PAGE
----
Good evening! Tonight is the final entry in my three part series talking about the most ambitious stories I’ve written. Like the previous two entries, I’ll be sticking with the same format. The primary goal is to provide insight into my creative process. A secondary goal, which I don’t think I mentioned in the previous posts, is to practice talking about my stories and describing what makes them special. I think this kind of practice is important for making me better at querying.
Here is a list of the things I’ll talk about regarding The Exorcism of Jack Evans.
- What It’s About
- The Inspiration
- The Writing Process
What It’s About
The Exorcism of Jack Evans is about a man named Jack that is murdered before the story even begins. He finds himself as a ghost hovering over his own still cooling body. He soon sets out after the person that shot him hoping that he can somehow make his revenge.
What is it REALLY About
This is actually the first time I’ve talked about this story like this, so I’m having a more difficult time describing this story than I had the other two. The Exorcism of Jack Evans is split into three equal parts. The first part follows Jack as a ghost and his struggles and horror at existing without a body. The second part follows Jack’s murderer once Jack has caught up with him, and the third part follows the priest that ultimately brings Jack’s story to an end.
When I started the story, I didn’t realize I was writing psychological horror. Given the things I knew would take place, I should have known. I probably didn’t think about it because I’ve never tried to write a horror story before. This one went to some very dark places.
In terms of themes, there is quite a bit going on in a very short amount of time. There is a contrast across all three characters in how they deal with loss. I don’t want to talk about spoilers, but I will say that this touches on suicide, and there is some sexually graphic content. I think I handle both in a way that is respectful. I think the material belongs in this story. None of it is there for shock value or titillation. However, I feel it’s important to give people a fair warning before they read it.
While listening to N. K. Jemisin’s The Fifth Season, I had a really hard time with the parts that were in second person. I think it had a lot to do with it being an audio book. The narrator kept telling me that I did certain things and felt certain ways and I just kept arguing with her. The second person parts of the story made me feel uncomfortable. It made me feel like someone was trying to take over, and I didn’t like it. I wound up turning off the audio book without finishing it.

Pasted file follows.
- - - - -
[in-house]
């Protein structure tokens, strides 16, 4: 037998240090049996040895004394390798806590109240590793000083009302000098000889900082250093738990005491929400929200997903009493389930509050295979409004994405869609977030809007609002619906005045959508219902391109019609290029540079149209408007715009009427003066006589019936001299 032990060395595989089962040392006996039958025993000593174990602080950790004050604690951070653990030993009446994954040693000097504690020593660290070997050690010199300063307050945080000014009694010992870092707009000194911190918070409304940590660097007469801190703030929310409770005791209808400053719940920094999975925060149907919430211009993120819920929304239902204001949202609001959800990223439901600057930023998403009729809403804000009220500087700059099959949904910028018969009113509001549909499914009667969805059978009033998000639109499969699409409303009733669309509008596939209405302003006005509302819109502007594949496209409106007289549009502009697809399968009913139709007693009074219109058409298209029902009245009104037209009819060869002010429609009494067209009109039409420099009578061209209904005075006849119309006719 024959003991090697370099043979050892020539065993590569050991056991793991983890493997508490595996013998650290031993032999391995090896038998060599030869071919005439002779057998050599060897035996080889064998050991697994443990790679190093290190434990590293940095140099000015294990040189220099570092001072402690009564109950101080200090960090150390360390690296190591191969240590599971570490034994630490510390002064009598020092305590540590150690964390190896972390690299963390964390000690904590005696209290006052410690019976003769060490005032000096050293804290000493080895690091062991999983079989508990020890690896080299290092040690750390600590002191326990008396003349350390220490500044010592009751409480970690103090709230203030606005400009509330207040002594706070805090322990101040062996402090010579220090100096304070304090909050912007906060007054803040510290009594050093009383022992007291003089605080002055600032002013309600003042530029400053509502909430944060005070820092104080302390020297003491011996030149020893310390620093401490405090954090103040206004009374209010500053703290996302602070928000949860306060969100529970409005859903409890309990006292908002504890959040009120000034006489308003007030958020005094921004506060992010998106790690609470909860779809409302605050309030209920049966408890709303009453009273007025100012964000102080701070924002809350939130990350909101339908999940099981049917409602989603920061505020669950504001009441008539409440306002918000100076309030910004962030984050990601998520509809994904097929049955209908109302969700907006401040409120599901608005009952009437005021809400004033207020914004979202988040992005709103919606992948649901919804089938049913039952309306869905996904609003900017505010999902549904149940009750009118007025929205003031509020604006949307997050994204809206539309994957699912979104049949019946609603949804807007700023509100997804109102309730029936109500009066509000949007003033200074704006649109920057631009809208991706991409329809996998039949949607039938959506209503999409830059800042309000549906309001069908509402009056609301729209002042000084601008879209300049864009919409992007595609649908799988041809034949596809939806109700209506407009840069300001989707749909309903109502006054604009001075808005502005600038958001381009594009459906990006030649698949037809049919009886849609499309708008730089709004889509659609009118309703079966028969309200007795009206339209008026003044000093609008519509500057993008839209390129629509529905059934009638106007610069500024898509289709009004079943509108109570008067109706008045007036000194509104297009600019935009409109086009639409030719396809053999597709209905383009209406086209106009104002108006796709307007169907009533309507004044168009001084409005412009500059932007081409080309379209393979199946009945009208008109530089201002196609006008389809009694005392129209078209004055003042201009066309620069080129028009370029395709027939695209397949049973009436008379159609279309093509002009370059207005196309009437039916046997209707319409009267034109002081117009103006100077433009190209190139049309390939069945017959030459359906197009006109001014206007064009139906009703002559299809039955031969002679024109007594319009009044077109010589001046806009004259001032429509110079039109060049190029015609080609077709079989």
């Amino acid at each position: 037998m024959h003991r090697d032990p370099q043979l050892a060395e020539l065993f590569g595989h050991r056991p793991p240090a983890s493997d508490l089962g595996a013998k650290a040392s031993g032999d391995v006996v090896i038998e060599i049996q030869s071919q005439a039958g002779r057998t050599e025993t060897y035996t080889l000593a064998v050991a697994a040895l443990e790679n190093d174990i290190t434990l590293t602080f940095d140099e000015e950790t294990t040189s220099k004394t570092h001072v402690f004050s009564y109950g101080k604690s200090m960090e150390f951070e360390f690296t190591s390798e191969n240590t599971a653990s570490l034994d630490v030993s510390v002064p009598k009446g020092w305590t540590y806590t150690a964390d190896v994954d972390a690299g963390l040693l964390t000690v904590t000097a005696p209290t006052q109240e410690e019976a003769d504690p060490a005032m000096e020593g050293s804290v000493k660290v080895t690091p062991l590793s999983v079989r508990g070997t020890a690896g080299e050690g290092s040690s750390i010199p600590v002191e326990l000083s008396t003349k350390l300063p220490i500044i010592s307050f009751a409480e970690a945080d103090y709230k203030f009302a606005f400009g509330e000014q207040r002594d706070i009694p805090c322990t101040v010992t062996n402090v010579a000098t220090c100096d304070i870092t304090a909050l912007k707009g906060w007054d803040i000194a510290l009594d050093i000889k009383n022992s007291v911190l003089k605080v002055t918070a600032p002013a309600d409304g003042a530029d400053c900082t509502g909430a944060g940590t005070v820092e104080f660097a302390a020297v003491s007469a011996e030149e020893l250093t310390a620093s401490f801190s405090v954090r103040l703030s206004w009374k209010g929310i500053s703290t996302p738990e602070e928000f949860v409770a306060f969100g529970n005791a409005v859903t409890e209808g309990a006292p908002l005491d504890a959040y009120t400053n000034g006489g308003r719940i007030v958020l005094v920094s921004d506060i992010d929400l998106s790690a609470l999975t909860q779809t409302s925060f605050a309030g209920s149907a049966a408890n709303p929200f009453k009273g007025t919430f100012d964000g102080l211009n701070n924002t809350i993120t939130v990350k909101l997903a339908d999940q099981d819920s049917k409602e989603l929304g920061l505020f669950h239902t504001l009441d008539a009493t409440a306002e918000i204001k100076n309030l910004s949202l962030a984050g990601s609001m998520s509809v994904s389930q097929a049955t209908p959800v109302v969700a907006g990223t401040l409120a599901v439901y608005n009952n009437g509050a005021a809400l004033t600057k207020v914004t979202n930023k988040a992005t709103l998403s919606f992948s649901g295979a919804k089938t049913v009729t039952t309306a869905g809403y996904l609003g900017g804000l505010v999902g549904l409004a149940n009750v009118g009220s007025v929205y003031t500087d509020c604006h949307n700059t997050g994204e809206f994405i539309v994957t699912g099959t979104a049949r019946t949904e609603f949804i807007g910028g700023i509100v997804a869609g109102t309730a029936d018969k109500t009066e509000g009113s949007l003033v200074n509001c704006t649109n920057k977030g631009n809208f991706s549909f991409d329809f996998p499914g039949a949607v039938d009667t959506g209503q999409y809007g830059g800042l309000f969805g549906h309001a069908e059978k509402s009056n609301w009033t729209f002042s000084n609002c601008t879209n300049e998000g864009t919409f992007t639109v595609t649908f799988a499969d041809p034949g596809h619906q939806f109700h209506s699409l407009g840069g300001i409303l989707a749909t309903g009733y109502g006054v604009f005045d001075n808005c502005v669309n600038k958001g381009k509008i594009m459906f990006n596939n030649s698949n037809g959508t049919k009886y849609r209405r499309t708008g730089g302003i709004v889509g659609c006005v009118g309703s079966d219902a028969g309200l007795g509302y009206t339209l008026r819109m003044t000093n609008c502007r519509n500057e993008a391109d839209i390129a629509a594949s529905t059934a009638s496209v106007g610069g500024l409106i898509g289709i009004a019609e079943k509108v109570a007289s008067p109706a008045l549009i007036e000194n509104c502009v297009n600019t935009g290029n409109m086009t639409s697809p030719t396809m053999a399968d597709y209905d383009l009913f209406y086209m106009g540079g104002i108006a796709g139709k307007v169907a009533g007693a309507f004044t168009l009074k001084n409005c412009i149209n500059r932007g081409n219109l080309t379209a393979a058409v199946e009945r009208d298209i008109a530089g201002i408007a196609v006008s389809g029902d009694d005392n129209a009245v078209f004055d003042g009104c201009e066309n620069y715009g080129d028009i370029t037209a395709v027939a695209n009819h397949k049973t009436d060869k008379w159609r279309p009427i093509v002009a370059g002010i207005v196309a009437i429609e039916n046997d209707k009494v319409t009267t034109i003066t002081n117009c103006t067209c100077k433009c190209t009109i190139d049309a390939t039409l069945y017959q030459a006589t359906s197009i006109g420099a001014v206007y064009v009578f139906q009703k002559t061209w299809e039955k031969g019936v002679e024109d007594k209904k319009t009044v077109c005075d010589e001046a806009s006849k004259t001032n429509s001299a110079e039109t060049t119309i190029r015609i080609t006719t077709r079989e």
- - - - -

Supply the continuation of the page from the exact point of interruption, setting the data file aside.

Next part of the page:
The experience of fighting with the second person narration stuck with me. Some time later, I asked myself what I could do with a story in second person? Remembering how the audio book of The Fifth Season made me feel, I decided that it would be perfect for a possession story.
After that, I decided to write the story in three parts. The first part would be in first person, the second in second, the third in third. I came up with the name of the main character and the name of the story first. Then I did some plotting.
All of the beats I wanted to cover in the first and second part seemed obvious to me from the start. The third part, on the other hand, gave me a hard time. I knew there’d be a funeral but I didn’t have a clear vision of anything else. For the longest time, I had no idea how I was going to wrap up the story because I didn’t know what the third part was all about.
After listening to an episode of Writing Excuses talking about character arcs, I decided to apply the DREAM tool to all three parts or my outline to see what that would reveal. If you don’t click the link, DREAM stands for:
After applying that tool, I had a concrete view of what I was going to explore in the first and second part. The third part was still a little bit fuzzy, but I had enough to work with. I felt confident that I could write the story and that it would be powerful.
On the cruise, I pulled out my outline and started writing it. I finished it earlier this week.
Where is it Now?
I haven’t shared it with anyone. I finished the first draft and I still need to do a good edit. It is 15,000 words which makes it a novelette. If you’re curious, the word count ranges look like this:
|Under 7500||Short Story|
|7500 to 17,499||Novelette|
|17,500 to 39,999||Novella|
|40,000 and above||Novel|
I’ve written a few short stories before but I think this is my first novelette. It’s also my first adult psychological horror. I don’t know where I’d be able to sell this or if I even could.
It is a really good story. Even though I started writing it for my own amusement and with no other audience in mind, I think it’s something special. However, with its length and subject matter, I won’t be surprised if it’s something that never goes anywhere. I’ll keep my eyes open but I won’t hold my breath.
I hope you’ve enjoyed this series of posts. In November, I’m going to restart the novel I put on pause for NaNoWriMo last year. I don’t expect to reach 50,000 words in thirty days due to the nature of the story. I don’t think it’s going to be something I can rush. But I do have a complete outline to work from. In many ways, I’m more prepared for this year than I’ve been any other year. Starting in about a week, we’ll see how prepared I really am.